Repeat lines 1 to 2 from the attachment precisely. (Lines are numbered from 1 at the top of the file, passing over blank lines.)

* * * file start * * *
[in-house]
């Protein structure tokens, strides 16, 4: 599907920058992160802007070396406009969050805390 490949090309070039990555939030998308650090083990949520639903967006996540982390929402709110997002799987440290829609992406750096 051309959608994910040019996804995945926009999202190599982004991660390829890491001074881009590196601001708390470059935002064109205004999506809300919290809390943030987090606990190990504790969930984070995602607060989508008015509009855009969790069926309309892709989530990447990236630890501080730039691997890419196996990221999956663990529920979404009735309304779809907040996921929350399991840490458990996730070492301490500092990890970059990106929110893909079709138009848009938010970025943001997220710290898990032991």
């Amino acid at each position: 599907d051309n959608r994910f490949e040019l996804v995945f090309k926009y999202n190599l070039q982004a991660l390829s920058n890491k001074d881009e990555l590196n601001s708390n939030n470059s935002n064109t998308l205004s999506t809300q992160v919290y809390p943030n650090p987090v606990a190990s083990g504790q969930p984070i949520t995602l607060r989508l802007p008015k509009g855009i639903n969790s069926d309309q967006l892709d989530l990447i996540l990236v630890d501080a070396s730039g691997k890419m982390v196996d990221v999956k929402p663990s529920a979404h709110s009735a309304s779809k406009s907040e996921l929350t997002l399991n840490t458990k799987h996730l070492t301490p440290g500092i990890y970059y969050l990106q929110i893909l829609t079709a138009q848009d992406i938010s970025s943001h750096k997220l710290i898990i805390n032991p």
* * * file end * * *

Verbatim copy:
[in-house]
């Protein structure tokens, strides 16, 4: 599907920058992160802007070396406009969050805390 490949090309070039990555939030998308650090083990949520639903967006996540982390929402709110997002799987440290829609992406750096 051309959608994910040019996804995945926009999202190599982004991660390829890491001074881009590196601001708390470059935002064109205004999506809300919290809390943030987090606990190990504790969930984070995602607060989508008015509009855009969790069926309309892709989530990447990236630890501080730039691997890419196996990221999956663990529920979404009735309304779809907040996921929350399991840490458990996730070492301490500092990890970059990106929110893909079709138009848009938010970025943001997220710290898990032991």